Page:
Monday, October 30, 2006

The Pocahontas Myth

Frederic W. Gleach, Ph.D. (Senior Lecturer and Curator, Anthropology Collections, Cornell University) wrote a fascinating feature in this month's issue of Natural History Magazine. His argument runs as follows:

The Powhatans (the American Indians encountered by the Jamestown colonists in 1607) adopted the English into their social and political world. While they could have easily exterminated the English in a sustained campaign, the Powhatans instead made the colonists part of the collectivity. The English could not understand this and viewed it as a sign of weakness. They continuously broke the compact they had forged with the Powhatans which provoked the occasional punishment from the Powhatans.

Captain John Smith was an integral part of the contract forged between the Powhatans and the English since the latter viewed him as the English "War Chief." This explains the change in relationships after he returned to England.

Pocahontas was acting in a traditional role as a cultural mediator in symbolically saving Smith's life so that he could be reborn into the Powhatan world. In other words the execution of Smith was staged as part of the ritual the Powhatans performed when welcoming outsiders into their social body and Pocahantas was just playing her role in the ritual as the chief's daughter.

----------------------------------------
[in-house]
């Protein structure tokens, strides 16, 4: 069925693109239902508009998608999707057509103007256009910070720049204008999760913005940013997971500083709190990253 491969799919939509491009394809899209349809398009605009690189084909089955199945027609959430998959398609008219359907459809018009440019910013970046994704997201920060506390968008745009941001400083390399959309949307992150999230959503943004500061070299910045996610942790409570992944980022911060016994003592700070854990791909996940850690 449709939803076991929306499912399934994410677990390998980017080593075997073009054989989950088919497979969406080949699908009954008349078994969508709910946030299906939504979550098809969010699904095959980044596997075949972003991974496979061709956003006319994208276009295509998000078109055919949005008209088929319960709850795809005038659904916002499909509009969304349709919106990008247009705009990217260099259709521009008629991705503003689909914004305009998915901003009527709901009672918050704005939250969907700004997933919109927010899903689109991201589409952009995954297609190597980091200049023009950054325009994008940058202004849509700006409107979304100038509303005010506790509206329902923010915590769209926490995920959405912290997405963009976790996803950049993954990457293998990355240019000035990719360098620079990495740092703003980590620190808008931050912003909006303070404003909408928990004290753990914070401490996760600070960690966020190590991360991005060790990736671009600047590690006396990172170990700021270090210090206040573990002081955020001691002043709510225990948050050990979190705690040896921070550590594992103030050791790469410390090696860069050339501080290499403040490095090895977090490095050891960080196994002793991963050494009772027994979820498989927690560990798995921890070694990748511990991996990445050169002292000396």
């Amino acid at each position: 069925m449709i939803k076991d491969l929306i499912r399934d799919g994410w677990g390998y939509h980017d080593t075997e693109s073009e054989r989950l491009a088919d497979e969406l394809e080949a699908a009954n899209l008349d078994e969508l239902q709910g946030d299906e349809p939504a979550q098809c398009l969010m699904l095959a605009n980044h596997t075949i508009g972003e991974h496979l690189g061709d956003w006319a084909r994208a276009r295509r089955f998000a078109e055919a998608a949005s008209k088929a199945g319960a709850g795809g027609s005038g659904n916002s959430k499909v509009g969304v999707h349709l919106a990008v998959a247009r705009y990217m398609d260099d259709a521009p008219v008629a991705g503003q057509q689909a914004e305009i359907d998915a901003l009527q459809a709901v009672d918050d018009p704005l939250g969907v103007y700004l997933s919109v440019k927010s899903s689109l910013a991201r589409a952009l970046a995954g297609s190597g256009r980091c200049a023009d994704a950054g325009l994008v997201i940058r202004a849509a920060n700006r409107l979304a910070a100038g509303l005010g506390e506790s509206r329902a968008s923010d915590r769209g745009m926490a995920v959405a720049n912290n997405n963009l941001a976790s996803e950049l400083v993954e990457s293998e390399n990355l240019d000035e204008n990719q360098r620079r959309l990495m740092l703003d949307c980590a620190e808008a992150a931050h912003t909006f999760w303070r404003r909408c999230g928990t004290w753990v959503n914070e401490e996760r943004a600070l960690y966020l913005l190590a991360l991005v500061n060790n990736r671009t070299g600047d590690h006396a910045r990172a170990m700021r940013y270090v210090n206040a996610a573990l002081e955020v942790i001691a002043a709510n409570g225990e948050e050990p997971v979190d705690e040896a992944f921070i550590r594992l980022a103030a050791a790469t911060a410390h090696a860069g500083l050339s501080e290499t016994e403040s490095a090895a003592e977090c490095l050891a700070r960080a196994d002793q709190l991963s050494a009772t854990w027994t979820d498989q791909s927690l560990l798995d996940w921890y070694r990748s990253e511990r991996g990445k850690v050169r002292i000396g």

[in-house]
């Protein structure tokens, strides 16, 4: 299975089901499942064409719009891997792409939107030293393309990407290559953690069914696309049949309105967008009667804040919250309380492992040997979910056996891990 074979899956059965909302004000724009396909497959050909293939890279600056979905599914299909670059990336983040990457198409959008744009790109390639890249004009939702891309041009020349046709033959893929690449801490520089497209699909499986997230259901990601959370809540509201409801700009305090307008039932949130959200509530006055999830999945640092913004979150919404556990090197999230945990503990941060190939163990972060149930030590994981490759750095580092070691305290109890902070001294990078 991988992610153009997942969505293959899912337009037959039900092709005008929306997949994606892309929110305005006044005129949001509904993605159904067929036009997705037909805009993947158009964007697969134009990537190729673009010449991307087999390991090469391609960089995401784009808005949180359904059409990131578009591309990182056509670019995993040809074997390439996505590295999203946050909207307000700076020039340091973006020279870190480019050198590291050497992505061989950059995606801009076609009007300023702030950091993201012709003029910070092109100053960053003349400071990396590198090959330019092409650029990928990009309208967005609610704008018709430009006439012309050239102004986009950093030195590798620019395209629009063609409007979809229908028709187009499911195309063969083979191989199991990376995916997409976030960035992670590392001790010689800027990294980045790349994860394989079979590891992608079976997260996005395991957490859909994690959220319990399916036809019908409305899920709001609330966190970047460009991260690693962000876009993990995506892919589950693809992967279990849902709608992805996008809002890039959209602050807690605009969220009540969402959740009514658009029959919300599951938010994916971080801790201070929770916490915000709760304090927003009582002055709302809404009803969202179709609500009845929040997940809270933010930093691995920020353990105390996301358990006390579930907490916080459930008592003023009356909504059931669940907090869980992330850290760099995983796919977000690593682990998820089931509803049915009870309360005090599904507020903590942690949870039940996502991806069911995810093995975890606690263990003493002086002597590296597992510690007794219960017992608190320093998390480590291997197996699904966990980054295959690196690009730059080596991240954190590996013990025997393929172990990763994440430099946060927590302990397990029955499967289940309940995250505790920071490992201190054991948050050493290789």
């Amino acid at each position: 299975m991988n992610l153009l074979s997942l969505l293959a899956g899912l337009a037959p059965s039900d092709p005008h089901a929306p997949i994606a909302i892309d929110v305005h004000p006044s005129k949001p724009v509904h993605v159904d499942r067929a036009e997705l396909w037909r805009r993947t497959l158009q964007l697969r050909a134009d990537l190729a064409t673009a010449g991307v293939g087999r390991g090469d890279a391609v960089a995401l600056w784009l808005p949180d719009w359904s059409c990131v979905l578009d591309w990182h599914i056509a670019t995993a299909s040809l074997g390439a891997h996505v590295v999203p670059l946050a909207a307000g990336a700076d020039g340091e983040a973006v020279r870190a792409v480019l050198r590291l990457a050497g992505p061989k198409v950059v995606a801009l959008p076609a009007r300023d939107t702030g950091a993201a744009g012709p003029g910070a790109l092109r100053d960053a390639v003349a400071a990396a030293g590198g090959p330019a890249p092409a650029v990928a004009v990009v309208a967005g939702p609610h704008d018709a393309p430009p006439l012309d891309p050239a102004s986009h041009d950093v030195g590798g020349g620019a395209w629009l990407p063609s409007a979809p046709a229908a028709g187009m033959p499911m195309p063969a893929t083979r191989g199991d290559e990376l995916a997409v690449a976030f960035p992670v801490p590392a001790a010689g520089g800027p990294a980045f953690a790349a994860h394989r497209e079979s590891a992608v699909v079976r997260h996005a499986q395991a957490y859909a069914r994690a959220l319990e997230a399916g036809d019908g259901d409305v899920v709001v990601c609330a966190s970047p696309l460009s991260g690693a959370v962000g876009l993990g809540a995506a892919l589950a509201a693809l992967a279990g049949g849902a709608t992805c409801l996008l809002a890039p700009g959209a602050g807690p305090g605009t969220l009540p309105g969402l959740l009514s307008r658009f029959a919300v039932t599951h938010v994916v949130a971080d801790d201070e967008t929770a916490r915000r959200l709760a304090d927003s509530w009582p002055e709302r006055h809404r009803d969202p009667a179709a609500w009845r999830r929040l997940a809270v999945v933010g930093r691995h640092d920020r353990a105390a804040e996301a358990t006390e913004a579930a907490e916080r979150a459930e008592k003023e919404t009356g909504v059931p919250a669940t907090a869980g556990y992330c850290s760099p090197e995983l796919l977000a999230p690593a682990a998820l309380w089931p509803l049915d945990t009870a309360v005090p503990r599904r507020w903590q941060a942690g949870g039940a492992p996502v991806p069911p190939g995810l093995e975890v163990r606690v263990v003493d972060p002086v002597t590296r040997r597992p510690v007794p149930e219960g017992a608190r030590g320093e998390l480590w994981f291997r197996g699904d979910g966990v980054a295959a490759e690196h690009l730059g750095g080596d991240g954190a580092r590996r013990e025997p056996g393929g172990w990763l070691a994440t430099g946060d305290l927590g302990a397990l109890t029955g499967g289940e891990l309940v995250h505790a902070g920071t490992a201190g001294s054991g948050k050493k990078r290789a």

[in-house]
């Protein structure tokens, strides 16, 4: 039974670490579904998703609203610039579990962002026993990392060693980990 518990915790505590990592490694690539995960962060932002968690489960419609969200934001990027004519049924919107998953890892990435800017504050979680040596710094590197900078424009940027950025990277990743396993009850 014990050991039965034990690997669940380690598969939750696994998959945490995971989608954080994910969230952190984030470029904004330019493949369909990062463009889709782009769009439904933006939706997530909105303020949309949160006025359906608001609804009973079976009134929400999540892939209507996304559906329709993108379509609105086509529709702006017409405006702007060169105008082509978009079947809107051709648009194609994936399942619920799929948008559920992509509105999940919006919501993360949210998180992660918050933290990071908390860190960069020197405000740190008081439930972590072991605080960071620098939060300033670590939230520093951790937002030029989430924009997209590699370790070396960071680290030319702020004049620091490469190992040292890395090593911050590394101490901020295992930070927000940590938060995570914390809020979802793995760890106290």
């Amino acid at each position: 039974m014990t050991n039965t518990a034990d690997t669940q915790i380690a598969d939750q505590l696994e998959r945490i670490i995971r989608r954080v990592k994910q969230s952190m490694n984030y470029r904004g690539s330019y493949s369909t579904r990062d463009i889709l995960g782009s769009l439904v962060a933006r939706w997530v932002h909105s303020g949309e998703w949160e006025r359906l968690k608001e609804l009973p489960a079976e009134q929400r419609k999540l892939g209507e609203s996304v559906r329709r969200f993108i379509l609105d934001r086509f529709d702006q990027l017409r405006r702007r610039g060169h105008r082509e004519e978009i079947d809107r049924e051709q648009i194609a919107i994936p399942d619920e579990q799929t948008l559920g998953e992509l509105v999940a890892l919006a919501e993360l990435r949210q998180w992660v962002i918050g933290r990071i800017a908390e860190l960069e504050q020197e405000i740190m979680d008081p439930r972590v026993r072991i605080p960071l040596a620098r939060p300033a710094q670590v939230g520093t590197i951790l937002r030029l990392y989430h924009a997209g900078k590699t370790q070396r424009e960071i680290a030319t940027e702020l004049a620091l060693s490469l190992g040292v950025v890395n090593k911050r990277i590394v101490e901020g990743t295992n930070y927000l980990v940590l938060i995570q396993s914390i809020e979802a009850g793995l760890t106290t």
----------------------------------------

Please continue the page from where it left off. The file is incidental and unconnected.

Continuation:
In short -- the Pocahontas story is a myth to dress up the reality of theft and genocide in the pretty garb of an insipid love story that establishes the superiority of Anglo-American Masculinity. The only love in reality is that which the Powhatans showed the English when they greeted them at the Coast while they could have massacred them. Love the English viewed as weakness and reciprocated with continuous attempts to seize more land than they needed. And the only explanation for the English conquest is not their intellectual, military or moral superiority but their willingness to lie, murder and rob the very people who saved their miserable lives from starvation and death.

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